India convinces RCEP members to commit on easing worker movement

Our Bureau New Delhi | Updated on September 04, 2018

In a significant breakthrough in the ongoing negotiations of the Regional Comprehensive Economic Partnership (RCEP), India has convinced the 15 partner countries, including the 10-member ASEAN, to agree to binding commitments in the area of easing movement of workers and professionals in the region.

India, however, agreed to take on commitments to reduce or eliminate tariffs on a larger number of goods than what it had earlier proposed. This, however, is subject to the condition that it is given the flexibility to get around its sensitivities (by taking on less onerous commitments to be implemented over a longer period) with countries with which it does not have bilateral free trade pacts, including China, Australia and New Zealand.

“We have said that the RCEP is not a goods partnership alone. It is an economic partnership...(that) envisages that services should be an integral part of trade,” Commerce Minister Suresh Prabhu told a media gathering here on Tuesday.

Once concluded, the RCEP is likely to result in the largest free trade bloc in the world covering about 3.5 billion people and 30 per cent of the world’s GDP.

Last week, Prabhu attended a Trade Ministers’ meeting of RCEP countries in Bangkok, where a number of crucial decisions were taken.

He said that while there will be substantial negotiations in the next couple of months, the talks will not conclude in 2018 but continue in 2019.

The 16 Trade Ministers, however, agreed on reaching a package of deliverables by the end of 2018 which could have a number of elements including goods, services and rules of origin.

“There is no agreement yet on what the package of deliverables will include but there is an overwhelming feeling amongst RCEP members that there should be some sort of an agreement by the RCEP Summit in November in areas where there has been a progress in negotiations,” an official told BusinessLine.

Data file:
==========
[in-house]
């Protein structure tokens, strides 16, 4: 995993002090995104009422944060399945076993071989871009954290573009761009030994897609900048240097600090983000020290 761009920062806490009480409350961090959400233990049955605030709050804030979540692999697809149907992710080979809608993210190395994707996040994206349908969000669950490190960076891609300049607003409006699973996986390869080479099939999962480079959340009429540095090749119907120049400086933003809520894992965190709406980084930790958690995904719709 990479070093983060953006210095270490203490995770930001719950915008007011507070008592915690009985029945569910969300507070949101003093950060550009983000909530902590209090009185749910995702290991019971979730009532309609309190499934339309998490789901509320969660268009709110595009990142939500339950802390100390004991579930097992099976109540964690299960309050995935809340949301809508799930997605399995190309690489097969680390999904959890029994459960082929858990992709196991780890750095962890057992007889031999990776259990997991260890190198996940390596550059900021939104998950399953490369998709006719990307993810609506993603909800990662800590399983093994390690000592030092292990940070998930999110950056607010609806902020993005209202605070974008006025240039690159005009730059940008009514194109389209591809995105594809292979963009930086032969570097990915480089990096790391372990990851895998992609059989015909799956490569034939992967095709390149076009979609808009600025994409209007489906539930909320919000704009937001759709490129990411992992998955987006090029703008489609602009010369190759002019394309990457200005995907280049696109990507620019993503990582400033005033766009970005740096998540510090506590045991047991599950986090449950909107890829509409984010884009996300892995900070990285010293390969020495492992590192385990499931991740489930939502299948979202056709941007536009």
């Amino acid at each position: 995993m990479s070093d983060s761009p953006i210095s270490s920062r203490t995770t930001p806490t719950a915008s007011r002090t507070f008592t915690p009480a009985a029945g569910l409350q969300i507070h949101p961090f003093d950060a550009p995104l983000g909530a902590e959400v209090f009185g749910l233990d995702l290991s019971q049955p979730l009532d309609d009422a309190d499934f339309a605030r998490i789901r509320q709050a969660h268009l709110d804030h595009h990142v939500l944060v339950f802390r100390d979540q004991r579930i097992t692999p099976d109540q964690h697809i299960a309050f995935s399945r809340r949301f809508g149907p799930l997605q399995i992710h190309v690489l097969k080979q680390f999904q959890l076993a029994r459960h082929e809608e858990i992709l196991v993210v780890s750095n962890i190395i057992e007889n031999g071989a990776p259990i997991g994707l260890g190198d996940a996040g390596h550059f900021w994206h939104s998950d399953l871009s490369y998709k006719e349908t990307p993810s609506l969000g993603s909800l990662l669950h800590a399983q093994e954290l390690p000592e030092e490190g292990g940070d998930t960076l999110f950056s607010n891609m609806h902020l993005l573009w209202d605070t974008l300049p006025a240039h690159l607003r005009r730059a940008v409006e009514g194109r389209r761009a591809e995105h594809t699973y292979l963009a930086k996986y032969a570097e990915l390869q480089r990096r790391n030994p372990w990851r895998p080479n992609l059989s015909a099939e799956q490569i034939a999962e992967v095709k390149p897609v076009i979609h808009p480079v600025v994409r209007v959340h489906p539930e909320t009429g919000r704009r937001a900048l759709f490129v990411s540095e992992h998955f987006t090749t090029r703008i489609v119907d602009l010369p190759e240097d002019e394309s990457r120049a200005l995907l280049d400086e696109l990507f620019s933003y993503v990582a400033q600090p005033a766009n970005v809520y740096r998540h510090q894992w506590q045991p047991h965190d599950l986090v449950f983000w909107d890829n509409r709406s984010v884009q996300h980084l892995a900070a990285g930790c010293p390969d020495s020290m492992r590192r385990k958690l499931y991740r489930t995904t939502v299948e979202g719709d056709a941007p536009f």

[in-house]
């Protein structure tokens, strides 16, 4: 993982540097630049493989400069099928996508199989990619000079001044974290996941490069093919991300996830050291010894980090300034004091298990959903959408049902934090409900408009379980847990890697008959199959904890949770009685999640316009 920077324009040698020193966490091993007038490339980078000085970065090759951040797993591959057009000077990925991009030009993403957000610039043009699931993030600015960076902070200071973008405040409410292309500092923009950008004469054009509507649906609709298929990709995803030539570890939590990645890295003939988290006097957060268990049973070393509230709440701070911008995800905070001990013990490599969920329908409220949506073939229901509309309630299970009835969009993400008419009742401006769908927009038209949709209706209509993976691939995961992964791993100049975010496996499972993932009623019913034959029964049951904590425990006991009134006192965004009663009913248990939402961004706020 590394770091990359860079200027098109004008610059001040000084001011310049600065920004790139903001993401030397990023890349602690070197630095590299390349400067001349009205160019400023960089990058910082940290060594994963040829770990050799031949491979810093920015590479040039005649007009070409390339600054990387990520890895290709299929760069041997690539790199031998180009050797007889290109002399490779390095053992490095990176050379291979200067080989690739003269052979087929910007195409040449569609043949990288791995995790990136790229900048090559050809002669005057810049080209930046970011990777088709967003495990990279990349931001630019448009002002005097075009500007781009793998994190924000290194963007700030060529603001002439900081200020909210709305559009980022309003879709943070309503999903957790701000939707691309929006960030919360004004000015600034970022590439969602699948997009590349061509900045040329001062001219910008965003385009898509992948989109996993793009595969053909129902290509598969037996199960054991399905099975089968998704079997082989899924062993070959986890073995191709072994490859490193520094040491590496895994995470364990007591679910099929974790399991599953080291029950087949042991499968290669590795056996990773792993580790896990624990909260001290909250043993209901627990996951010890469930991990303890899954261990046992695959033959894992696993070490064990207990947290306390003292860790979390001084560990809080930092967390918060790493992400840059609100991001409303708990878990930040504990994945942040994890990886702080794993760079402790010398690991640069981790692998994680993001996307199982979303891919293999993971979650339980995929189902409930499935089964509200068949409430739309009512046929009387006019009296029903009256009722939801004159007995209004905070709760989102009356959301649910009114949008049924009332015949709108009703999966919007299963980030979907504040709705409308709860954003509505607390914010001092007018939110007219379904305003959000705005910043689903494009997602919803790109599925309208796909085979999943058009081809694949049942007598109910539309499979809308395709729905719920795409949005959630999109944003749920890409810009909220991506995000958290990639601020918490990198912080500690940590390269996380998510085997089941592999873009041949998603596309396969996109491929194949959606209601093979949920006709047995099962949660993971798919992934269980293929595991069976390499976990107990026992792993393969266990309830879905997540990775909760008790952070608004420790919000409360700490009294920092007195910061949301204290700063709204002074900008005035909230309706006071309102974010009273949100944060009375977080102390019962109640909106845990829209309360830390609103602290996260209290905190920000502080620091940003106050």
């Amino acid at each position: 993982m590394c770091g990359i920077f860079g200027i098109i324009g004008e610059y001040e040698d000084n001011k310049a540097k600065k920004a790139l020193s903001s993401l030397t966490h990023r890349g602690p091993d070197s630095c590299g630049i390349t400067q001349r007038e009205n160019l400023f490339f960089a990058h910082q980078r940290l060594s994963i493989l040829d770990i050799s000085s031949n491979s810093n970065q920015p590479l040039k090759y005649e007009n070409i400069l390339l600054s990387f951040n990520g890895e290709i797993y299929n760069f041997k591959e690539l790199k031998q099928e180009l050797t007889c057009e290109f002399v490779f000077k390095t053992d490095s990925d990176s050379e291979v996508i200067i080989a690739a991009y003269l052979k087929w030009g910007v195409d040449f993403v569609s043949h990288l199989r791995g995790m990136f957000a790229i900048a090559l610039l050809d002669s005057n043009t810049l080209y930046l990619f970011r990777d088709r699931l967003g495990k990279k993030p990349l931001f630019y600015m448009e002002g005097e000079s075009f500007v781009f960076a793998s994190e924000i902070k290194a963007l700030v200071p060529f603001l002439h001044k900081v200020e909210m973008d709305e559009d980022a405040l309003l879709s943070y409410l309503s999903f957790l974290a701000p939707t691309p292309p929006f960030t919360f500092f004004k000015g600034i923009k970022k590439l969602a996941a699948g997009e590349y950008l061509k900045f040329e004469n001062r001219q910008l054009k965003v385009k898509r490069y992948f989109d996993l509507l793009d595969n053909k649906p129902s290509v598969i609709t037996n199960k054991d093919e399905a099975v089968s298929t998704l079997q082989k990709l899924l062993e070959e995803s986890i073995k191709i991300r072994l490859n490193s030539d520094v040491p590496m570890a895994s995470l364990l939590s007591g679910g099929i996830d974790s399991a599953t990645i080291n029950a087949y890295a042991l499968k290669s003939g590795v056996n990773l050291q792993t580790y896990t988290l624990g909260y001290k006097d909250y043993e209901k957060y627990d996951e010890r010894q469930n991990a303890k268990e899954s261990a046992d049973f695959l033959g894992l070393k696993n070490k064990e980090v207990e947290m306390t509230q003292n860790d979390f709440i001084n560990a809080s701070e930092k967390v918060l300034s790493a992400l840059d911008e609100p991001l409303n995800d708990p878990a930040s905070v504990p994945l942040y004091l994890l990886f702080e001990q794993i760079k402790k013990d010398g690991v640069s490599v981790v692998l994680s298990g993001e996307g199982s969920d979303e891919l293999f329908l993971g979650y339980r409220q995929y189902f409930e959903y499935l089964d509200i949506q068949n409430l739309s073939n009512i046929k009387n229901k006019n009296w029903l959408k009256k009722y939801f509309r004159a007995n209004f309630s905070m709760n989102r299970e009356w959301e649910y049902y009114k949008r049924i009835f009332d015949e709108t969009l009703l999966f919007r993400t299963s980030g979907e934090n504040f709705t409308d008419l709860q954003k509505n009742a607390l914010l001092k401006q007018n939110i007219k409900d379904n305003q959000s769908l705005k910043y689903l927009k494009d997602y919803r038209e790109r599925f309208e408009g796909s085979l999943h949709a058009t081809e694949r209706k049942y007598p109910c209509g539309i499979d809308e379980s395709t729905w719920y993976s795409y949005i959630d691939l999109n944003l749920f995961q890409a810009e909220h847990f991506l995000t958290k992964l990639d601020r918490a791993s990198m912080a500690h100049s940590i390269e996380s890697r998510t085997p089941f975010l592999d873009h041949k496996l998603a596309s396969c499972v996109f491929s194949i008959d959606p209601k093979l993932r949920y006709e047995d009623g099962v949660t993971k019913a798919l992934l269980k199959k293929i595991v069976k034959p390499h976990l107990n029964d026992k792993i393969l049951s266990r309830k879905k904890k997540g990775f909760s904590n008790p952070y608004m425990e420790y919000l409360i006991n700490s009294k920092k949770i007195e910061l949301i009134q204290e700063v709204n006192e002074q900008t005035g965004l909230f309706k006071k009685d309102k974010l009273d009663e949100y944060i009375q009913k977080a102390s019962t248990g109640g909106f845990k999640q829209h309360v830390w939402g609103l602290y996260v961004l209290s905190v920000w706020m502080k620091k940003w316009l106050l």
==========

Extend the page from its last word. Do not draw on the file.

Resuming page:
In services, so far, RCEP members have not agreed to taking on binding agreements on Mode 4, which includes rules guiding movement of natural persons or workers. There was, especially, major reluctance from small countries such as Singapore, New Zealand and Brunei. However, with India sticking to its argument that it doesn’t make sense to have an agreement in goods without anything substantial in services, things changed for the better at the Bangkok meeting on August 30-31.

“All RCEP members have agreed to give their binding offers on easing movement of workers by October 10. These will be evaluated and further requests would be made till an agreement is reached,” the official said.

What remains to be seen though is the quality of offers in services made by member countries in the area.

In the area of goods, India agreed to move beyond its offer made at the meeting in Cebu (in 2016) where it had proposed to eliminate tariffs on 86 per cent of items for the ASEAN, Japan and South Korea and 74 per cent for China, New Zealand and Australia.

It, however, impressed upon RCEP members of its need to hold bilateral discussions with China, New Zealand and Australia so that it could protect a larger number of items from tariff cuts and elimination depending on the negotiations.

“RCEP members have now agreed to bilaterals with certain countries. We can have carve-outs to protect sensitive commodities and have longer implementation periods for tariff elimination for certain items from certain countries. This can be as long as twenty years or even more,” the official said.

Published on September 04, 2018

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